Dandelion is a common meadow herb of the Asteraceae or sunflower family.
There are about 100 species of dandelion, and all are beneficial.
The name “dandelion” comes from the French “dent de lion” – lion’s tooth, which refers to theserrated leaves.
The dandelion flower opens to greet the morning and closes in the evening to go to sleep.
Animals such as birds, insects and butterflies consume nectar or seed of dandelion.
Dandelion flowers do not need to be pollinated to form seed.
Dandelion seeds are often transported away by a gust of wind and they travel like tiny parachutes.
Seed can travel 8 kilometers (5 miles) before it finally reaches the ground.
Every part of the dandelion is useful: root, leaves, flower. It can be used for food, medicine and dye for coloring.
Dandelion can be used in the production of wine and root beer. Root of dandelion can be used as a substitute for coffee.
Dandelions are high in calcium, iron, and vitamins A and C.
Dandelions have sunk their roots deep into history. They were well known to ancient Egyptians, Greeks and Romans, and have been used in Chinese traditional medicine for over a thousand years.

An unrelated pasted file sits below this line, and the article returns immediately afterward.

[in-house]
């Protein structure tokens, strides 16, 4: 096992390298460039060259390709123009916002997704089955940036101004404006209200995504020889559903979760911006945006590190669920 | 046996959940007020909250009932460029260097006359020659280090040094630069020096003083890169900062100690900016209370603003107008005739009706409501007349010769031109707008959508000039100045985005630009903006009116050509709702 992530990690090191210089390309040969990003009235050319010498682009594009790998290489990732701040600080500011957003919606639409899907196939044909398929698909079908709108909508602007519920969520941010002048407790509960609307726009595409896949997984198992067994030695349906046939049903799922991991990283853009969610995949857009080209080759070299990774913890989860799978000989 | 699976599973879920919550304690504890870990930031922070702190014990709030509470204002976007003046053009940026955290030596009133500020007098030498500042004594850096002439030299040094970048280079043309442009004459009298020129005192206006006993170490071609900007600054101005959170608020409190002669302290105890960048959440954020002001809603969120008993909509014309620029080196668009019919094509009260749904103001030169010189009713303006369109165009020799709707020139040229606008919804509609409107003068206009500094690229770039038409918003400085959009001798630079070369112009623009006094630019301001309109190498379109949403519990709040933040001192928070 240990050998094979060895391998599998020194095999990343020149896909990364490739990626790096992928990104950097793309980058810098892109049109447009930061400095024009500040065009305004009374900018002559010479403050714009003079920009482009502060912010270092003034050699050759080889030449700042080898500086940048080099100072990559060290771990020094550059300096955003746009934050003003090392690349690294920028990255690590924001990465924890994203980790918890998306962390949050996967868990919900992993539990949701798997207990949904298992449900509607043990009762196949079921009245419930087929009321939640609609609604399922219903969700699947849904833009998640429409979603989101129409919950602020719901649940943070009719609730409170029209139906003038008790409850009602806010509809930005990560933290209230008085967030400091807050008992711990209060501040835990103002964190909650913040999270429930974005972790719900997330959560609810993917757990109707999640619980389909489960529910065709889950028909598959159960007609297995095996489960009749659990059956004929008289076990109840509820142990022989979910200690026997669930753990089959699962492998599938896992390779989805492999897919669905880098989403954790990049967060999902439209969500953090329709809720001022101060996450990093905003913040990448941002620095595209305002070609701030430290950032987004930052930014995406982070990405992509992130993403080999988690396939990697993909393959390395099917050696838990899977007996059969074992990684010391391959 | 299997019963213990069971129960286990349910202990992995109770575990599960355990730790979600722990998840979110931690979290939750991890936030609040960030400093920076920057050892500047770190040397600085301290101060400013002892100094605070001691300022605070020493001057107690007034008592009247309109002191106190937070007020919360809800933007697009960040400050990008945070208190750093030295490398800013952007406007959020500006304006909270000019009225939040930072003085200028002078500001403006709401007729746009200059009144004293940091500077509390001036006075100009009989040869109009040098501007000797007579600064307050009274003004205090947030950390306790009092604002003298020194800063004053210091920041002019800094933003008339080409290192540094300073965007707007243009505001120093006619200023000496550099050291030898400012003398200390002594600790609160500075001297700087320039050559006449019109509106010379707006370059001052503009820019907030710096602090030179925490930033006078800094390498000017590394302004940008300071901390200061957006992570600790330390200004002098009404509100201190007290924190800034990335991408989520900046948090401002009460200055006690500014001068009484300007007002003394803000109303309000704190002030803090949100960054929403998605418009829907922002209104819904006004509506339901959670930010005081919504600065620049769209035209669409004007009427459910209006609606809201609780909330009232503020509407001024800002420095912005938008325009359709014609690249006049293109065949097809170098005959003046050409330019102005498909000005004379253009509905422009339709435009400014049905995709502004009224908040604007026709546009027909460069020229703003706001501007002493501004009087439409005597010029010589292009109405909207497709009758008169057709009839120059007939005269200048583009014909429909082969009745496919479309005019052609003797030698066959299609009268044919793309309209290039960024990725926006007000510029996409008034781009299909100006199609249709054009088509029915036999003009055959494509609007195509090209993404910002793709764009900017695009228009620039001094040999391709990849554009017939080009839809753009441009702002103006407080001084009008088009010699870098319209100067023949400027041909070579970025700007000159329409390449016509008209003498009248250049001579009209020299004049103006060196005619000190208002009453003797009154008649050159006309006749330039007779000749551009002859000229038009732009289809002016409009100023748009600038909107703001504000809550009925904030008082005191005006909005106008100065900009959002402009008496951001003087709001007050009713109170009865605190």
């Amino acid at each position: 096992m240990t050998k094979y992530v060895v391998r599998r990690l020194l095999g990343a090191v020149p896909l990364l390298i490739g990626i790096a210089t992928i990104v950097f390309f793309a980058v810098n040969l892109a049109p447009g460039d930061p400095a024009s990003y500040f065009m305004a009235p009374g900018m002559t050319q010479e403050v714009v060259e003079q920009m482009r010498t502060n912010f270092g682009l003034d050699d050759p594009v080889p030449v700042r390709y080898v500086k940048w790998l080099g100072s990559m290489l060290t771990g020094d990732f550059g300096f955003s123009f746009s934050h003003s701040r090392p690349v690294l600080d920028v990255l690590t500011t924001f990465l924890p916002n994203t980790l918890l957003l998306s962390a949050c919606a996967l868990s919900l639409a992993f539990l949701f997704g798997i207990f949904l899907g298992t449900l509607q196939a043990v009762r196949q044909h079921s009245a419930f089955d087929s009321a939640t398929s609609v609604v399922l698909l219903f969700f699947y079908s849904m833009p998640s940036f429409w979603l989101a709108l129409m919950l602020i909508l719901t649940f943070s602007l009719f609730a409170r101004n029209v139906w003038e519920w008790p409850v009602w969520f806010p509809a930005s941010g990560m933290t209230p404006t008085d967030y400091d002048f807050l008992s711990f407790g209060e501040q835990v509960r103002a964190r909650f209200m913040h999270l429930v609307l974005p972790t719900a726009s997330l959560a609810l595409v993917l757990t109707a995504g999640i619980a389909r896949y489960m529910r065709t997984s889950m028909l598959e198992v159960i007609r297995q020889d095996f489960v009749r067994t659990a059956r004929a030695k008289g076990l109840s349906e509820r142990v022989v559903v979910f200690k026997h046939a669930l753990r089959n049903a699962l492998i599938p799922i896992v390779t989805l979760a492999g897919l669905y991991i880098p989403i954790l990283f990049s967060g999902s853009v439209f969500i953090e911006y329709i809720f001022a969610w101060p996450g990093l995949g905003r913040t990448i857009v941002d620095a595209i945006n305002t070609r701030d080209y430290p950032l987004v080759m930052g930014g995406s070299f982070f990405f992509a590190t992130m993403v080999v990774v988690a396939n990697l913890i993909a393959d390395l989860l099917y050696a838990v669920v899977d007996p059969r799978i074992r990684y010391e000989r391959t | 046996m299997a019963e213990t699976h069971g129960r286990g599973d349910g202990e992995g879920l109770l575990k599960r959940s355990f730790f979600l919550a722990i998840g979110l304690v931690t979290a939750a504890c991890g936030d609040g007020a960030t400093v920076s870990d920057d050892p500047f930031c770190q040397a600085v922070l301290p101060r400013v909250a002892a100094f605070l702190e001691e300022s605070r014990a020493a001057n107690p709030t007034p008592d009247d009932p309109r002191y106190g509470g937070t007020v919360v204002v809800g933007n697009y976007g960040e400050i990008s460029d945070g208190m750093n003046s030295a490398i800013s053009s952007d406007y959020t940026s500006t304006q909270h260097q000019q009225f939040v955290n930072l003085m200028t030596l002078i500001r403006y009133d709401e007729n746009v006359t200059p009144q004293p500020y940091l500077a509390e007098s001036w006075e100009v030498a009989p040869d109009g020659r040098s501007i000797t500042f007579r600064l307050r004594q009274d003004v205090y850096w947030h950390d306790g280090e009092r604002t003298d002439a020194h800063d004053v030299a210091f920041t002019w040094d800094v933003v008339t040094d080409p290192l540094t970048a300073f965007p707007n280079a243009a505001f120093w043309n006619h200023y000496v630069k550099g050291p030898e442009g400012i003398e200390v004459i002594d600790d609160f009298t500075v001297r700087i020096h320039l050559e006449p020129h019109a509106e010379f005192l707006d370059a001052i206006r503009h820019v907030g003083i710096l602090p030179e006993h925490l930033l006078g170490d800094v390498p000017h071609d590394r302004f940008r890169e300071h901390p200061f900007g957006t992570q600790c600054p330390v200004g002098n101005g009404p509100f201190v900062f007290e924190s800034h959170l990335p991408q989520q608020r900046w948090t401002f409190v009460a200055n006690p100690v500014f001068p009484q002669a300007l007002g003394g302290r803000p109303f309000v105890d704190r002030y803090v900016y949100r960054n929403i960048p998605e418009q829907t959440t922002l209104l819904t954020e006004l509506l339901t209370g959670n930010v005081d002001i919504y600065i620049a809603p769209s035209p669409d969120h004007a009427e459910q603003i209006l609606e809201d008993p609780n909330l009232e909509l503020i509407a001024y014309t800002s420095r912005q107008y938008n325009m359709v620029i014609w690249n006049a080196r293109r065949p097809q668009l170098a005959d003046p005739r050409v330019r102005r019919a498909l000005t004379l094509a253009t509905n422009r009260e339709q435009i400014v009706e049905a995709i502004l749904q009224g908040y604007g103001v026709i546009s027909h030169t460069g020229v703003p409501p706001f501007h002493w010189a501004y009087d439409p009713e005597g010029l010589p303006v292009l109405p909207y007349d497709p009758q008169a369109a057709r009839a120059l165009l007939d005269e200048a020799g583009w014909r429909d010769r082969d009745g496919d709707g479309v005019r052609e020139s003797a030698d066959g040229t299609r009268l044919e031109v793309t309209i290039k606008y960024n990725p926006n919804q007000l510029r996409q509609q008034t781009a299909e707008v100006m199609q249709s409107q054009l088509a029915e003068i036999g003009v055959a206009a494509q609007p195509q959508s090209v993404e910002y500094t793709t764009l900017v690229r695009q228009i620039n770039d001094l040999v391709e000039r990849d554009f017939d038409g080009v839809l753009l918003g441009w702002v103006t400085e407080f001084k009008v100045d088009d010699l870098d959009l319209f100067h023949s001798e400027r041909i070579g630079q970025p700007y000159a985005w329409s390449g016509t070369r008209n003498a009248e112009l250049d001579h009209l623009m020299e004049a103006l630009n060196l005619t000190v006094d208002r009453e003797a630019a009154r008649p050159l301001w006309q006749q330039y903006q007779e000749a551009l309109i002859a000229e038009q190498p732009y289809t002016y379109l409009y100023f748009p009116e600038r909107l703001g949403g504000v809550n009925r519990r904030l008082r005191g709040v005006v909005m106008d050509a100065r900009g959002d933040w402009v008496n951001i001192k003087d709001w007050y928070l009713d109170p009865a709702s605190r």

Dandelion is used in folk medicine to treat infections and liver disorders. Tea made of dandelion act as diuretic.
The dandelion is the only flower that represents the 3 celestial bodies of the sun, moon and stars. The yellow flower resembles the sun, the puff ball resembles the moon and the dispersing seeds resemble the stars.
If you mow dandelions, they’ll grow shorter stalks to spite you.
Dandelions are, quite possibly, the most successful plants that exist, masters of survival worldwide.